2015 Butter Sculpture Unveiled at the New York State Fair

"Thanks for the Milk, Moo York," the 2015 New York State Fair butter sculpture

You can call this “Great American Milk Drive – Part Two.”

This year’s New York State Fair butter sculpture was unveiled Wednesday morning and it is a thank you for everyone throughout New York who has donated milk to needy families through the Great American Milk Drive.

The sculpture is called “Thanks for the Milk, Moo York.” The 2014 State Fair sculpture kicked off the Great American Milk Drive, which resulted in more than 22,000 gallons of milk being donated in the state.

Made of 800 pounds of unsalted butter from O-At-Ka Milk in Batavia, the sculpture shows a dairy farmer, milk processor and retailer each holding gallons of milk. There also are key New York state elements behind them, such as Niagara Falls, the Statue of Liberty and the Carrier Dome.

The sculpture is one of the most popular sites to visit during the 12-day New York State Fair. It is in the Dairy Products Building at the New York State Fairgrounds in Geddes.

The fair opens Thursday, Aug. 27 and goes through Labor Day, Sept. 7. This is the 47th annual butter sculpture at the state fair.

“We live in one of the top producing milk states in the country, yet many families aren’t getting the nutritious, wholesome milk they want to provide for their children,” said dairy farmer Sarah Noble-Moag, of Pavilion. “The Great American Milk Drive helps draw attention to that need and makes it easy for people to donate, both in store and on line,” she said.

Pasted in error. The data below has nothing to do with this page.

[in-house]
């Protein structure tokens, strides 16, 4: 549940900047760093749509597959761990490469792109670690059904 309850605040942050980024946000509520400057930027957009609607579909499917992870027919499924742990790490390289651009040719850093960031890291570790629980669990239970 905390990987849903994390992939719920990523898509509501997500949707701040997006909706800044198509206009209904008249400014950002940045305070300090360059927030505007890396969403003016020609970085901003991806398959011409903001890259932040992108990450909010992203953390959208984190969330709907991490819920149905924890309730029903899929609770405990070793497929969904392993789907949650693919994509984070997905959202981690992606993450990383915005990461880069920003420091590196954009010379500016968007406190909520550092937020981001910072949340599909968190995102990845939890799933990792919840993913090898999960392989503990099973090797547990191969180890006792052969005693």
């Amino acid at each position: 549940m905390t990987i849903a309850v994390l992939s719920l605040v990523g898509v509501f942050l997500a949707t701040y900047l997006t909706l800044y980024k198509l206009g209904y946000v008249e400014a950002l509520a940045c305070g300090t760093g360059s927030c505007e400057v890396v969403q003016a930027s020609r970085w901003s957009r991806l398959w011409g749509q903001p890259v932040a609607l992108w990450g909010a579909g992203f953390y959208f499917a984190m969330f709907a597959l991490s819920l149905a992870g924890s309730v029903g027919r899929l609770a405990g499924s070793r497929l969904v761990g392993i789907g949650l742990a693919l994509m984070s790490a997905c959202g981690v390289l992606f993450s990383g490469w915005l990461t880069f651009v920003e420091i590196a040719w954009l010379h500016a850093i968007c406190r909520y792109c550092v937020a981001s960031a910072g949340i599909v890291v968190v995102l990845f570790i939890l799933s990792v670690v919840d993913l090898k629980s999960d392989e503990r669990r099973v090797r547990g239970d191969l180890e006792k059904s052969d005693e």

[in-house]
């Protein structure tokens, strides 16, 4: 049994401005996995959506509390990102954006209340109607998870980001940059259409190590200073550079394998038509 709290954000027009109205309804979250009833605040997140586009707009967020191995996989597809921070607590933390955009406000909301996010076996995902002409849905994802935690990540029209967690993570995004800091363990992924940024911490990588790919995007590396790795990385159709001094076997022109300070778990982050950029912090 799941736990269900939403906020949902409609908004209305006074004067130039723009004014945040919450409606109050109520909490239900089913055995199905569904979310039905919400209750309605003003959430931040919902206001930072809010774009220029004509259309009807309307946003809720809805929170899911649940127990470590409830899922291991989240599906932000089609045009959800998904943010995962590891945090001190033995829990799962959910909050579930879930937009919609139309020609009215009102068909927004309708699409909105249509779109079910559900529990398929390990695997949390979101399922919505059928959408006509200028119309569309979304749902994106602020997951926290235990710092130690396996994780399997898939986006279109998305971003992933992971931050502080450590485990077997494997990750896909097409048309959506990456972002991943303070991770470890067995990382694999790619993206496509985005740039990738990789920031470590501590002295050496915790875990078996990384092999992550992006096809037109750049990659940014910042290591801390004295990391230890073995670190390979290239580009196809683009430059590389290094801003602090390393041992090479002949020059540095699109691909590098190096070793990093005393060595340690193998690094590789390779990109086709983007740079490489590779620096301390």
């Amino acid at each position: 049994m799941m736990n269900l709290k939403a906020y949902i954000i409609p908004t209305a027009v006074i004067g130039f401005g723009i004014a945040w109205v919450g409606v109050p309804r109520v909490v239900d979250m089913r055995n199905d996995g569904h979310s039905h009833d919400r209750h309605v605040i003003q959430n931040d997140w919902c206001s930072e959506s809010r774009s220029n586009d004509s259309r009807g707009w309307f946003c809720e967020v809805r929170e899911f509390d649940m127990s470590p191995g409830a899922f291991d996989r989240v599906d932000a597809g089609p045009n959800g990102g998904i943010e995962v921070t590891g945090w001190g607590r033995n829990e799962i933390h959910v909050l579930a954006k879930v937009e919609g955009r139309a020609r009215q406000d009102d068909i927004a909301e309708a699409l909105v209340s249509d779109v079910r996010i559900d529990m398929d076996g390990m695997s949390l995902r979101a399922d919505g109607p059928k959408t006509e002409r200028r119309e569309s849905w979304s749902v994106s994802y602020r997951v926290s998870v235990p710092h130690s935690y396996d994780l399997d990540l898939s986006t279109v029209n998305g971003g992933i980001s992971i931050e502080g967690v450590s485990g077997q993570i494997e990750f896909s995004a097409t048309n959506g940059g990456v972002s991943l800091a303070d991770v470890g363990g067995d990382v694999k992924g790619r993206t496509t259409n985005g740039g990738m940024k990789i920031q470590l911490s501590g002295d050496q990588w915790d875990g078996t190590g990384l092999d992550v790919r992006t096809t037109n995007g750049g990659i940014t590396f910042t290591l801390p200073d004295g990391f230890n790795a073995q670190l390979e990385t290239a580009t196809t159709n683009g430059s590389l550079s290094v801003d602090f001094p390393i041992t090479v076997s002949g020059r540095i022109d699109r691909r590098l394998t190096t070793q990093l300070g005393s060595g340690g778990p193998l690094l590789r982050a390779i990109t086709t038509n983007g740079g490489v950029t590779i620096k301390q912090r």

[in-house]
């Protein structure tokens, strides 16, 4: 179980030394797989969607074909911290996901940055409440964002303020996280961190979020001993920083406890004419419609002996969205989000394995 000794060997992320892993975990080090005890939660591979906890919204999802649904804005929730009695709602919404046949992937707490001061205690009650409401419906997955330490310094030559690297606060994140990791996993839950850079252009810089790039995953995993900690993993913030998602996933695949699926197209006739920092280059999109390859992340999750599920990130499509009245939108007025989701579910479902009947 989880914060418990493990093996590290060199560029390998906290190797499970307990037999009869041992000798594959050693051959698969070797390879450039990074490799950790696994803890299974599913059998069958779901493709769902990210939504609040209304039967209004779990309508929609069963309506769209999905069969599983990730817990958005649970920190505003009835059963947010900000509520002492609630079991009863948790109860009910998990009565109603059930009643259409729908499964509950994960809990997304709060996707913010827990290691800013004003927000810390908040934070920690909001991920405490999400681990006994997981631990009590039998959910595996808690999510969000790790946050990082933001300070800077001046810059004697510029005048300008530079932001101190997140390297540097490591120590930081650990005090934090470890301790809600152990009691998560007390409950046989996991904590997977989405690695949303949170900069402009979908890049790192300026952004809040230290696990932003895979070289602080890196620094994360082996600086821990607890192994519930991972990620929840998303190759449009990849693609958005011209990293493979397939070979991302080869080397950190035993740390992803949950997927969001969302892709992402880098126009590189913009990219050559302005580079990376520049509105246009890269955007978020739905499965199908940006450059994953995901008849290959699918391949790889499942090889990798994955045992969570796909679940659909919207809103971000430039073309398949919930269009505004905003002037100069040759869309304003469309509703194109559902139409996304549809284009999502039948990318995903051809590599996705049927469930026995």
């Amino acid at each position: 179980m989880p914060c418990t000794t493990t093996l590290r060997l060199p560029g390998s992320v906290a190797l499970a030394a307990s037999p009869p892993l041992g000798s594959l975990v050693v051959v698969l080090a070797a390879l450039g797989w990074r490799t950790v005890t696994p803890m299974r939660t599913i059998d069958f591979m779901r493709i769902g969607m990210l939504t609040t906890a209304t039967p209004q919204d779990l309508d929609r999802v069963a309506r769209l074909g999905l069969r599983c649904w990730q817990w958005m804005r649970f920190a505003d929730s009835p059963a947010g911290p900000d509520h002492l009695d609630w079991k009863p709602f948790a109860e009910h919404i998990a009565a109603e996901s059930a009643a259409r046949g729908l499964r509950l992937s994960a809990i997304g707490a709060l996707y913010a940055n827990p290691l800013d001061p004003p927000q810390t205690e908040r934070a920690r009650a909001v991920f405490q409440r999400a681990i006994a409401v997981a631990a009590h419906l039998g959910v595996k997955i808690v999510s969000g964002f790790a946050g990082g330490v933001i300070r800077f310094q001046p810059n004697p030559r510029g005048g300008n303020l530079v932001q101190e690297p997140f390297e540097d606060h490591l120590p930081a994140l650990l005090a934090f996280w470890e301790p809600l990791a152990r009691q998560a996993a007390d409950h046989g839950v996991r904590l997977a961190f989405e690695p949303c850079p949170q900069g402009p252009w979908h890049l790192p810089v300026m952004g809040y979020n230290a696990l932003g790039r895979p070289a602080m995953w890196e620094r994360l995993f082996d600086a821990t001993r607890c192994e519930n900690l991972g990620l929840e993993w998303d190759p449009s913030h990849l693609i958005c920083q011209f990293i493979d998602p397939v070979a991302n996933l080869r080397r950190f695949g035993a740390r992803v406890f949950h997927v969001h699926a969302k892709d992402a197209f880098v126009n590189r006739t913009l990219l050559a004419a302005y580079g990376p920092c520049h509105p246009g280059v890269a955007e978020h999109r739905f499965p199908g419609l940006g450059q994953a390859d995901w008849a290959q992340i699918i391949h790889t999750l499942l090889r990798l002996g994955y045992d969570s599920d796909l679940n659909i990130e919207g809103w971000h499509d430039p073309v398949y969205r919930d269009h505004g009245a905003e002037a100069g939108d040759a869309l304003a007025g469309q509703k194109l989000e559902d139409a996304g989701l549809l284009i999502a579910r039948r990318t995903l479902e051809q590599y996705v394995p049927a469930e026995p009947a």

This is the 13th year artists Jim Victor and Marie Pelton, of Conshohocken, Pa., have worked on the sculpture. This is probably the tallest sculpture they have done, since the top of one of the milk bottles in the piece is only about a quarter inch from the top of the butter sculpture’s refrigerated room.

“It’s 77 inches high,” Ms. Pelton said. "In 2012, the sculpture about Greek yogurt during the summer of the Olympics was 2 inches below the grate.”

As part of the Great American Milk Drive and thanking people for their previous donations, the American Dairy Association and Dairy Council, which sponsors the butter sculpture, also is asking people to donate extra quarters when they buy their cup of milk at the fair’s Rainbow Milk Bar.

The additional donations will go toward purchasing milk for food banks and food pantries so needy families can obtain milk. The Rainbow Milk Bar also is in the Dairy Products Building and serves delicious, cold glasses of white or chocolate milk for 25 cents.